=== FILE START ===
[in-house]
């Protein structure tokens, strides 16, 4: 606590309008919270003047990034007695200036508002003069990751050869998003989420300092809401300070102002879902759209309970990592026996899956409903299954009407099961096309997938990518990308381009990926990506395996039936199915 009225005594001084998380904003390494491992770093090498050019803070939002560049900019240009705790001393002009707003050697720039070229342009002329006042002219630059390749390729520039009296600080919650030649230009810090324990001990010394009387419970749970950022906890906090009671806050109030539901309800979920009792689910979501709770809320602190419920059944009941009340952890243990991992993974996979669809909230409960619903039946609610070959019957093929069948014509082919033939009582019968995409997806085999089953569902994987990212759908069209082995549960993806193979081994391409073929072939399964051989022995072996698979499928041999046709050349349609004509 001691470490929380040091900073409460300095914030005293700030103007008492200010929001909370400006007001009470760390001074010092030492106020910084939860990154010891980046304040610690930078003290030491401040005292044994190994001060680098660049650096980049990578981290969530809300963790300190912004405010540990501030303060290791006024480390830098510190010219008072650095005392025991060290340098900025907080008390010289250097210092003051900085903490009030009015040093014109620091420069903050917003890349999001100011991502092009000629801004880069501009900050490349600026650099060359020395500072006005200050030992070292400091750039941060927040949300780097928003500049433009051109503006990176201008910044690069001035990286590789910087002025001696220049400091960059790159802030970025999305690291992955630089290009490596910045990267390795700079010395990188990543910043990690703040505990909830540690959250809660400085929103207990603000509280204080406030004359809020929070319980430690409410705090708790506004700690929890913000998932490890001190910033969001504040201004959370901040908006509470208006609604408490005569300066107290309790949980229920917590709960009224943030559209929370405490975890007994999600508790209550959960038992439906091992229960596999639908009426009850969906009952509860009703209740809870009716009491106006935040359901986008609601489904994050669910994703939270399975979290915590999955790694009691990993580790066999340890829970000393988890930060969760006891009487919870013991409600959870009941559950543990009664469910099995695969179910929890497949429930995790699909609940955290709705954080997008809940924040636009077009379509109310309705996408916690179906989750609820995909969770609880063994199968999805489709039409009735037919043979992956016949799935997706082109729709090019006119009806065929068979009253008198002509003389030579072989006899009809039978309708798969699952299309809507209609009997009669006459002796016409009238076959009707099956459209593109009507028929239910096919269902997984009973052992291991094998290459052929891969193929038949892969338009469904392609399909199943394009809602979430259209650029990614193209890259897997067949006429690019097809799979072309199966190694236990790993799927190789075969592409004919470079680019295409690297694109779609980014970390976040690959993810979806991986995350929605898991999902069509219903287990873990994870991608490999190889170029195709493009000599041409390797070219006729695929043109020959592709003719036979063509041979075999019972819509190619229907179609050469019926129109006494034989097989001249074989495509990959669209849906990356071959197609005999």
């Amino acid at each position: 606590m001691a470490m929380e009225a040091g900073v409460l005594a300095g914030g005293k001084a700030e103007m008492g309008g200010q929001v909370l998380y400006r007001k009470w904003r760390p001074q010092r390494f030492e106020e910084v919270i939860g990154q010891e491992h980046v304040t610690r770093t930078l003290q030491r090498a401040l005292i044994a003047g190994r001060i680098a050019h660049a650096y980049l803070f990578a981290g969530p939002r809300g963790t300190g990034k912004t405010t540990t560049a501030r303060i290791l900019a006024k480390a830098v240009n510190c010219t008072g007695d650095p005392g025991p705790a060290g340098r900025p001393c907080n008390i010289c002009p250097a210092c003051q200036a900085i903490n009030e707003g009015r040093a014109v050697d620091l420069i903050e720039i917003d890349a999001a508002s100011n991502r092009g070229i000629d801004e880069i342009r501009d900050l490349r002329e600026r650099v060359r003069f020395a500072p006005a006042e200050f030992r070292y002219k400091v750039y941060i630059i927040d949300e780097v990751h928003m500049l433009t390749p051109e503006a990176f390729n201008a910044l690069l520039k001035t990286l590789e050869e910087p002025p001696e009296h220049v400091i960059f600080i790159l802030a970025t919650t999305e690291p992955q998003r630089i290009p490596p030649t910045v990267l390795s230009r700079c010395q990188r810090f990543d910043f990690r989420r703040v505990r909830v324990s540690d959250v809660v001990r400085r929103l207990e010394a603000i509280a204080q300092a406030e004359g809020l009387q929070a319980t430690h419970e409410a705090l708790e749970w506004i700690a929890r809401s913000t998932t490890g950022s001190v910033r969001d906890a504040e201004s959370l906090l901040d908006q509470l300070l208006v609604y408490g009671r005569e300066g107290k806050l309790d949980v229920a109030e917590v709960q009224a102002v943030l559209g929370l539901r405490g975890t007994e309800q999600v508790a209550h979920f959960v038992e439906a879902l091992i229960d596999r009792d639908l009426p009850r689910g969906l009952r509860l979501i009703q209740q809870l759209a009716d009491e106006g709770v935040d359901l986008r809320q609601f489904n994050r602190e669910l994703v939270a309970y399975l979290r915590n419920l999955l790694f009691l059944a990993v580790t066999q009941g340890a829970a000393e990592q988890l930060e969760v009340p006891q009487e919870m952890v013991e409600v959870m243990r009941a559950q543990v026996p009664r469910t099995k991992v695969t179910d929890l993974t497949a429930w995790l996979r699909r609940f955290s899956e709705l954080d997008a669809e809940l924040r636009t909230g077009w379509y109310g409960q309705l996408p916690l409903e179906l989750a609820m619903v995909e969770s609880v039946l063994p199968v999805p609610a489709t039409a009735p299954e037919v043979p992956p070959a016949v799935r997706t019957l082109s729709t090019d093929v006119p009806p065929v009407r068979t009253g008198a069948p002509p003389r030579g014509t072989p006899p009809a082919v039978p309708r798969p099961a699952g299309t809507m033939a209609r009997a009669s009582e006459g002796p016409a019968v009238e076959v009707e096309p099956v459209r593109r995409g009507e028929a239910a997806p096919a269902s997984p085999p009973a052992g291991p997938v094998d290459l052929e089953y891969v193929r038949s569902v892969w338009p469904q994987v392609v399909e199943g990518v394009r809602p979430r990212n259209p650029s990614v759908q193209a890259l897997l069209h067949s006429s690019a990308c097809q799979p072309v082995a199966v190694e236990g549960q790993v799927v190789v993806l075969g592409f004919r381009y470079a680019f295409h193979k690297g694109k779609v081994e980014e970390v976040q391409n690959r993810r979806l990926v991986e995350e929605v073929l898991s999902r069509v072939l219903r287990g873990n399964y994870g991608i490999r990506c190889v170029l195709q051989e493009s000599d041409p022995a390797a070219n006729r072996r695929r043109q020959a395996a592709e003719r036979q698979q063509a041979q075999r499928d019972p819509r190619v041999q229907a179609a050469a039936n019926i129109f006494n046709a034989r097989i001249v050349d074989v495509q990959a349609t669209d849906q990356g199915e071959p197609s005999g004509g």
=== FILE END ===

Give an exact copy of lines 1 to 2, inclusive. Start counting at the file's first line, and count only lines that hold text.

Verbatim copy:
[in-house]
């Protein structure tokens, strides 16, 4: 606590309008919270003047990034007695200036508002003069990751050869998003989420300092809401300070102002879902759209309970990592026996899956409903299954009407099961096309997938990518990308381009990926990506395996039936199915 009225005594001084998380904003390494491992770093090498050019803070939002560049900019240009705790001393002009707003050697720039070229342009002329006042002219630059390749390729520039009296600080919650030649230009810090324990001990010394009387419970749970950022906890906090009671806050109030539901309800979920009792689910979501709770809320602190419920059944009941009340952890243990991992993974996979669809909230409960619903039946609610070959019957093929069948014509082919033939009582019968995409997806085999089953569902994987990212759908069209082995549960993806193979081994391409073929072939399964051989022995072996698979499928041999046709050349349609004509 001691470490929380040091900073409460300095914030005293700030103007008492200010929001909370400006007001009470760390001074010092030492106020910084939860990154010891980046304040610690930078003290030491401040005292044994190994001060680098660049650096980049990578981290969530809300963790300190912004405010540990501030303060290791006024480390830098510190010219008072650095005392025991060290340098900025907080008390010289250097210092003051900085903490009030009015040093014109620091420069903050917003890349999001100011991502092009000629801004880069501009900050490349600026650099060359020395500072006005200050030992070292400091750039941060927040949300780097928003500049433009051109503006990176201008910044690069001035990286590789910087002025001696220049400091960059790159802030970025999305690291992955630089290009490596910045990267390795700079010395990188990543910043990690703040505990909830540690959250809660400085929103207990603000509280204080406030004359809020929070319980430690409410705090708790506004700690929890913000998932490890001190910033969001504040201004959370901040908006509470208006609604408490005569300066107290309790949980229920917590709960009224943030559209929370405490975890007994999600508790209550959960038992439906091992229960596999639908009426009850969906009952509860009703209740809870009716009491106006935040359901986008609601489904994050669910994703939270399975979290915590999955790694009691990993580790066999340890829970000393988890930060969760006891009487919870013991409600959870009941559950543990009664469910099995695969179910929890497949429930995790699909609940955290709705954080997008809940924040636009077009379509109310309705996408916690179906989750609820995909969770609880063994199968999805489709039409009735037919043979992956016949799935997706082109729709090019006119009806065929068979009253008198002509003389030579072989006899009809039978309708798969699952299309809507209609009997009669006459002796016409009238076959009707099956459209593109009507028929239910096919269902997984009973052992291991094998290459052929891969193929038949892969338009469904392609399909199943394009809602979430259209650029990614193209890259897997067949006429690019097809799979072309199966190694236990790993799927190789075969592409004919470079680019295409690297694109779609980014970390976040690959993810979806991986995350929605898991999902069509219903287990873990994870991608490999190889170029195709493009000599041409390797070219006729695929043109020959592709003719036979063509041979075999019972819509190619229907179609050469019926129109006494034989097989001249074989495509990959669209849906990356071959197609005999």